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Health Information The Buzz On ... Valve Disease

Though it occurs less frequently than coronary artery disease, the leading cause of death among American adults, valve disease can be just as serious a problem. Both main categories of this disease — regurgitation, which occurs when a valve does not close properly, and stenosis, which occurs when a valve narrows too much to let enough blood through — often require surgery to repair or replace the faulty valve. If left untreated, some kinds of valve disease can be fatal.

But surgery isn't always an option. For example, many patients with calcific degenerative aortic stenosis — a buildup of plaque deposits that narrows the aortic valve — are older adults for whom open heart surgery might cause complications like stroke or pneumonia. "As a result," says Clifford Kavinsky, MD, PhD, an interventional cardiologist at the Rush Valve Clinic, "up to 40 percent of those with calcific degenerative aortic stenosis never have the chance to have a life-saving valve replacement."

Recent technology, however, has given physicians a way to save such patients' lives without exposing them to the risks of open surgery.

Saving More Lives
"I couldn’t have withstood surgery," says Albert, a patient at Rush University Medical Center who learned earlier this year that he would need to have his aortic valve replaced. Because Albert has chronic obstructive pulmonary disease in addition to aortic stenosis, open heart surgery would have put him at risk of serious complications, including death.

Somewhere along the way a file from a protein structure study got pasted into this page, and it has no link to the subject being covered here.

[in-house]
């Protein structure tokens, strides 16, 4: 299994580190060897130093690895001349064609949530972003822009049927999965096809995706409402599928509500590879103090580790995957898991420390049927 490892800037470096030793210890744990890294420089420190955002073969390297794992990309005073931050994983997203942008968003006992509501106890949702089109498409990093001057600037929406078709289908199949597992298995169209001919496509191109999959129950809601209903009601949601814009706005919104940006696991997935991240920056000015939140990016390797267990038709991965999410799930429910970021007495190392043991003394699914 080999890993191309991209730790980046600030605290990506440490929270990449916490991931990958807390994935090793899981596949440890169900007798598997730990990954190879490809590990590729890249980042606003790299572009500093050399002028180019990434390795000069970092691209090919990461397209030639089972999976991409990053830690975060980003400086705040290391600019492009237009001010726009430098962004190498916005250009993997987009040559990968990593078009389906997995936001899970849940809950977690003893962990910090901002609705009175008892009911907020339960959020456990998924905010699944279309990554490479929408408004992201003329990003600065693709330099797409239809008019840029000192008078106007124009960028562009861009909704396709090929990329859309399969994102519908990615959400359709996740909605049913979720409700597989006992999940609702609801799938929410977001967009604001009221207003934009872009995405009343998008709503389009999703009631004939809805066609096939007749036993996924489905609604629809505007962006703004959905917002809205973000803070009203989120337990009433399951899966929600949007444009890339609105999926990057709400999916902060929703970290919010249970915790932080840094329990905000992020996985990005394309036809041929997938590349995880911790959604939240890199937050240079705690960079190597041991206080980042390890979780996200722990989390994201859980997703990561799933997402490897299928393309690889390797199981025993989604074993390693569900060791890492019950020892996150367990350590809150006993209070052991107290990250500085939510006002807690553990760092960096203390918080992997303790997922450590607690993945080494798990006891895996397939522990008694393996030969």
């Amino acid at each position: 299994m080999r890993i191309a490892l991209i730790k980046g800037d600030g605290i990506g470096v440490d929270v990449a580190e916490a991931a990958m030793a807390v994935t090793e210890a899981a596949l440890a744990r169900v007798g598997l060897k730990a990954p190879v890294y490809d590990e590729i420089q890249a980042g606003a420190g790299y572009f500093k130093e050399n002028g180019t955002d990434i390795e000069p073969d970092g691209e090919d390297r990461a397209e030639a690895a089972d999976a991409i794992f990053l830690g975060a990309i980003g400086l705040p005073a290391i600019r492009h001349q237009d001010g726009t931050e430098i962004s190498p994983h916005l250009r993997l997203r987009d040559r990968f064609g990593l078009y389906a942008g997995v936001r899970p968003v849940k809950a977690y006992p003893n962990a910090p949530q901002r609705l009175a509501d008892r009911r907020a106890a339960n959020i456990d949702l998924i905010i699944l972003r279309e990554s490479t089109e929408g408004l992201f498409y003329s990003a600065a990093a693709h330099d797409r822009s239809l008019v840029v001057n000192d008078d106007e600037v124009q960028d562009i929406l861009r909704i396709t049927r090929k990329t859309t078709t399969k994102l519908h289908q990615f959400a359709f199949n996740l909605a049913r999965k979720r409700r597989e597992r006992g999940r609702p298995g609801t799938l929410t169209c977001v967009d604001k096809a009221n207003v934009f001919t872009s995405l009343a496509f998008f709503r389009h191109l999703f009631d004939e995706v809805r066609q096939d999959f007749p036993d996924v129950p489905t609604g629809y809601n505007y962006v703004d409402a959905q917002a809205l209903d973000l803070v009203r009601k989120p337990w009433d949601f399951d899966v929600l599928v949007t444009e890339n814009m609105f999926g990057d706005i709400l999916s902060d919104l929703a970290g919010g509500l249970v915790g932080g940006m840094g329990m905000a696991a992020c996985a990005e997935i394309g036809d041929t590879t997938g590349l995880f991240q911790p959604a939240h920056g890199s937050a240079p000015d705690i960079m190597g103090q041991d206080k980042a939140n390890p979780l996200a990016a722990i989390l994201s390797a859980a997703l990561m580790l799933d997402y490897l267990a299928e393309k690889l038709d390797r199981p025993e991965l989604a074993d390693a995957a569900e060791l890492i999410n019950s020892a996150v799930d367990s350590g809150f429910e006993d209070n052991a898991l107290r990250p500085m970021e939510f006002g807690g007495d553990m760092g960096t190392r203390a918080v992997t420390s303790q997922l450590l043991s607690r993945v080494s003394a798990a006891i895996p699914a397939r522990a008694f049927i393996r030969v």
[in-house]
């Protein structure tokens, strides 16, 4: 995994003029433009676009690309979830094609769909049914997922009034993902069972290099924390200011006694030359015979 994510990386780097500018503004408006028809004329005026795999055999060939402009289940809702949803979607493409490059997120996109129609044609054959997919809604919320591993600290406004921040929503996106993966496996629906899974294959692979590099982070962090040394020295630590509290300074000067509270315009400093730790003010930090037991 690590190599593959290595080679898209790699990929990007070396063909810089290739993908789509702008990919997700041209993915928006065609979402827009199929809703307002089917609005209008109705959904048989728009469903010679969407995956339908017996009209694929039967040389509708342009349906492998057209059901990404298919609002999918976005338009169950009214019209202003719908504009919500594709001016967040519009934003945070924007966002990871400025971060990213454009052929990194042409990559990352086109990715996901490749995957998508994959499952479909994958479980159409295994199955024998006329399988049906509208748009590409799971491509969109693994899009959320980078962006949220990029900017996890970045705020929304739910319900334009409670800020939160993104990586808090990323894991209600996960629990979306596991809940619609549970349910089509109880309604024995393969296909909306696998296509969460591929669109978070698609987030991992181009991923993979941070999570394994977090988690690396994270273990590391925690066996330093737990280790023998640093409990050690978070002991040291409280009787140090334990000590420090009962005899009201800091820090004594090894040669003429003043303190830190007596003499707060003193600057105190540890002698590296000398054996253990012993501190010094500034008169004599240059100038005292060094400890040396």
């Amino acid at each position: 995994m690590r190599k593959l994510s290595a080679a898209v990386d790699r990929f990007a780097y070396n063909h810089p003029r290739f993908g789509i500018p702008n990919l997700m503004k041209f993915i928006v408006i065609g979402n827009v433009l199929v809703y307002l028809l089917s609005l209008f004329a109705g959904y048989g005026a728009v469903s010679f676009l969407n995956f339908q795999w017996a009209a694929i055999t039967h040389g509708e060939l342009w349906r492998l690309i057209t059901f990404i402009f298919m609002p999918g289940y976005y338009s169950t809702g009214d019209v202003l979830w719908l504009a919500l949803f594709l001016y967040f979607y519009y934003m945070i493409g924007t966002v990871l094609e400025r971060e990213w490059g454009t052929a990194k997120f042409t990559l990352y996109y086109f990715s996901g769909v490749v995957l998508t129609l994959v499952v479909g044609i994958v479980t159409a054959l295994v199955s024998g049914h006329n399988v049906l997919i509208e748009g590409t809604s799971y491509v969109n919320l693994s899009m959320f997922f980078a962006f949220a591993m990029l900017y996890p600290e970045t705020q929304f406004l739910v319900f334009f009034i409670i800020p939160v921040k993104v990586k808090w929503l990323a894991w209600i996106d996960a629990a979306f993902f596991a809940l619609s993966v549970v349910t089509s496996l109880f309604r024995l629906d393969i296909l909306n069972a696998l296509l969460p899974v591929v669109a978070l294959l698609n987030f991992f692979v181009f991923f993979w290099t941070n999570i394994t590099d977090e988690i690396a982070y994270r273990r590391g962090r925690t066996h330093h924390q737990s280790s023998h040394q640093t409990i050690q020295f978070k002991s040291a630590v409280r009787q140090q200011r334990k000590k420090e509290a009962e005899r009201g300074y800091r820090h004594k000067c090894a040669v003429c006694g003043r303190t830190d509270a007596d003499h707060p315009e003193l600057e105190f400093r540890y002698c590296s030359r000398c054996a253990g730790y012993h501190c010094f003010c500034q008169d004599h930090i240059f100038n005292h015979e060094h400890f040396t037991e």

Physicians at the Rush Valve Clinic offered him an alternative. This summer, Albert became the first patient at Rush to participate in a clinical trial of a new, nonsurgical method of replacing the aortic valve. During this minimally invasive procedure, which involves less recovery time and fewer risks than surgery, physicians replace the valve via a thin catheter inserted through the chest or leg.

"It was a godsend," says Albert's wife, Donna, of the procedure. "For Albert, it was either this or mortality."

Albert isn't alone. The valve clinic offers new minimally invasive procedures to patients with aortic stenosis as well as those with mitral regurgitation — which occurs when the mitral valve doesn't close properly — and dysfunctional conduit between the right ventricle and the pulmonary artery. "This technology could save the lives of thousands of patients with valve disease who have no other therapeutic options," says Ziyad Hijazi, MD, MPH, an interventional cardiologist at the valve clinic.

Tailoring Treatment
While new minimally invasive procedures represent a major advancement for many people with valve disease, they aren't right for everyone. They comprise only part of a broad range of surgical and nonsurgical treatments for valve disease. The variety of options, Hijazi says, means that "it's more important than ever to make sure treatments for valve disease are tailored for each individual patient."


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Please note: All physicians featured in Discover Rush Online are on the medical faculty of Rush University Medical Center. Some of the physicians featured are in private practice and, as independent practitioners, are not agents or employees of Rush University Medical Center.

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